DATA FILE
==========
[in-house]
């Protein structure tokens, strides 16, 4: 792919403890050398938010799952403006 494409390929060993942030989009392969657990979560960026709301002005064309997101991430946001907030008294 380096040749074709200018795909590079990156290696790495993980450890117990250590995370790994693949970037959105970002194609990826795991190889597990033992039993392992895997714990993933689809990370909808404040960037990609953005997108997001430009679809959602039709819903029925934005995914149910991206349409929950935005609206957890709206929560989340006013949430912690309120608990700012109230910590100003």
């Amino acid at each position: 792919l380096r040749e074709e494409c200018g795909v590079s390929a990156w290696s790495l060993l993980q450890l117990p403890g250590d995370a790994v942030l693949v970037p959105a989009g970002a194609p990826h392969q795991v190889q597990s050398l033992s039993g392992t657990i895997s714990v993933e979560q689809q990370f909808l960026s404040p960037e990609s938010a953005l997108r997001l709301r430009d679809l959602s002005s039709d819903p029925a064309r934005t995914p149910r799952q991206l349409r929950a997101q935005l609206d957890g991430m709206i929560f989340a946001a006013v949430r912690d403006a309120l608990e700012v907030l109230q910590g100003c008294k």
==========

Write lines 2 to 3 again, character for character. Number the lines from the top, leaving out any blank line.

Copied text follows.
């Protein structure tokens, strides 16, 4: 792919403890050398938010799952403006 494409390929060993942030989009392969657990979560960026709301002005064309997101991430946001907030008294 380096040749074709200018795909590079990156290696790495993980450890117990250590995370790994693949970037959105970002194609990826795991190889597990033992039993392992895997714990993933689809990370909808404040960037990609953005997108997001430009679809959602039709819903029925934005995914149910991206349409929950935005609206957890709206929560989340006013949430912690309120608990700012109230910590100003």
């Amino acid at each position: 792919l380096r040749e074709e494409c200018g795909v590079s390929a990156w290696s790495l060993l993980q450890l117990p403890g250590d995370a790994v942030l693949v970037p959105a989009g970002a194609p990826h392969q795991v190889q597990s050398l033992s039993g392992t657990i895997s714990v993933e979560q689809q990370f909808l960026s404040p960037e990609s938010a953005l997108r997001l709301r430009d679809l959602s002005s039709d819903p029925a064309r934005t995914p149910r799952q991206l349409r929950a997101q935005l609206d957890g991430m709206i929560f989340a946001a006013v949430r912690d403006a309120l608990e700012v907030l109230q910590g100003c008294k």